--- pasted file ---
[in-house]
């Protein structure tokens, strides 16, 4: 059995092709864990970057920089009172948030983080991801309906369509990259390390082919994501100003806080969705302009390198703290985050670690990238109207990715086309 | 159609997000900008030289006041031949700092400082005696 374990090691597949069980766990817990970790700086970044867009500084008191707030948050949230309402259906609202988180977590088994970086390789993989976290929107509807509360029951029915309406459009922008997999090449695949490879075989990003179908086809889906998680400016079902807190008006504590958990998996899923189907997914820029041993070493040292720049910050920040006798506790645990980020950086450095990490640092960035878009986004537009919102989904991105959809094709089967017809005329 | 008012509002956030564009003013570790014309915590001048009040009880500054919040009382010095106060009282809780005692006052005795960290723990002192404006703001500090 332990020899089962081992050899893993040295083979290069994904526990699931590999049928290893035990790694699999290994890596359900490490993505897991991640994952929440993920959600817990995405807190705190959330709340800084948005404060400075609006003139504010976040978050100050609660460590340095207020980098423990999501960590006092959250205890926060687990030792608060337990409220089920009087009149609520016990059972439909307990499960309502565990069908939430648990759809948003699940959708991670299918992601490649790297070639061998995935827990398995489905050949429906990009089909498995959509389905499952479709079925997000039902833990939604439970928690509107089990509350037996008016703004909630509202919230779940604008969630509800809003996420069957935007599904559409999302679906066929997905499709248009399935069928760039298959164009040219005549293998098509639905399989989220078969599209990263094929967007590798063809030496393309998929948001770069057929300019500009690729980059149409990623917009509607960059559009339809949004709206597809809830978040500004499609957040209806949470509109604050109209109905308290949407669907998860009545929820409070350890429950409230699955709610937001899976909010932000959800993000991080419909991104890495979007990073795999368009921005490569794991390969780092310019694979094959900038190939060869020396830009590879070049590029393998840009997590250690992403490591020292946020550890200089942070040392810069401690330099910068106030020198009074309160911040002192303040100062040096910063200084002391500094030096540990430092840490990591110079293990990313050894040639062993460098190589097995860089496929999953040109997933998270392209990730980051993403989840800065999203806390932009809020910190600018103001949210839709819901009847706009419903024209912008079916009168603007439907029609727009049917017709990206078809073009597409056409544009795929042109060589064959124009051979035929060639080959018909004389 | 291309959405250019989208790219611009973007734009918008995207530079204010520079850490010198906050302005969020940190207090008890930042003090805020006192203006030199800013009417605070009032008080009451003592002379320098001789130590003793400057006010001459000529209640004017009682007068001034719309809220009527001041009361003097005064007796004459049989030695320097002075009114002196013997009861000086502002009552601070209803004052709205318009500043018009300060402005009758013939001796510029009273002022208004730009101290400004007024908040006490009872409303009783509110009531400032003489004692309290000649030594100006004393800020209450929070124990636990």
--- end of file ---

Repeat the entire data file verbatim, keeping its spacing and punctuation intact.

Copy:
[in-house]
């Protein structure tokens, strides 16, 4: 059995092709864990970057920089009172948030983080991801309906369509990259390390082919994501100003806080969705302009390198703290985050670690990238109207990715086309 | 159609997000900008030289006041031949700092400082005696 374990090691597949069980766990817990970790700086970044867009500084008191707030948050949230309402259906609202988180977590088994970086390789993989976290929107509807509360029951029915309406459009922008997999090449695949490879075989990003179908086809889906998680400016079902807190008006504590958990998996899923189907997914820029041993070493040292720049910050920040006798506790645990980020950086450095990490640092960035878009986004537009919102989904991105959809094709089967017809005329 | 008012509002956030564009003013570790014309915590001048009040009880500054919040009382010095106060009282809780005692006052005795960290723990002192404006703001500090 332990020899089962081992050899893993040295083979290069994904526990699931590999049928290893035990790694699999290994890596359900490490993505897991991640994952929440993920959600817990995405807190705190959330709340800084948005404060400075609006003139504010976040978050100050609660460590340095207020980098423990999501960590006092959250205890926060687990030792608060337990409220089920009087009149609520016990059972439909307990499960309502565990069908939430648990759809948003699940959708991670299918992601490649790297070639061998995935827990398995489905050949429906990009089909498995959509389905499952479709079925997000039902833990939604439970928690509107089990509350037996008016703004909630509202919230779940604008969630509800809003996420069957935007599904559409999302679906066929997905499709248009399935069928760039298959164009040219005549293998098509639905399989989220078969599209990263094929967007590798063809030496393309998929948001770069057929300019500009690729980059149409990623917009509607960059559009339809949004709206597809809830978040500004499609957040209806949470509109604050109209109905308290949407669907998860009545929820409070350890429950409230699955709610937001899976909010932000959800993000991080419909991104890495979007990073795999368009921005490569794991390969780092310019694979094959900038190939060869020396830009590879070049590029393998840009997590250690992403490591020292946020550890200089942070040392810069401690330099910068106030020198009074309160911040002192303040100062040096910063200084002391500094030096540990430092840490990591110079293990990313050894040639062993460098190589097995860089496929999953040109997933998270392209990730980051993403989840800065999203806390932009809020910190600018103001949210839709819901009847706009419903024209912008079916009168603007439907029609727009049917017709990206078809073009597409056409544009795929042109060589064959124009051979035929060639080959018909004389 | 291309959405250019989208790219611009973007734009918008995207530079204010520079850490010198906050302005969020940190207090008890930042003090805020006192203006030199800013009417605070009032008080009451003592002379320098001789130590003793400057006010001459000529209640004017009682007068001034719309809220009527001041009361003097005064007796004459049989030695320097002075009114002196013997009861000086502002009552601070209803004052709205318009500043018009300060402005009758013939001796510029009273002022208004730009101290400004007024908040006490009872409303009783509110009531400032003489004692309290000649030594100006004393800020209450929070124990636990």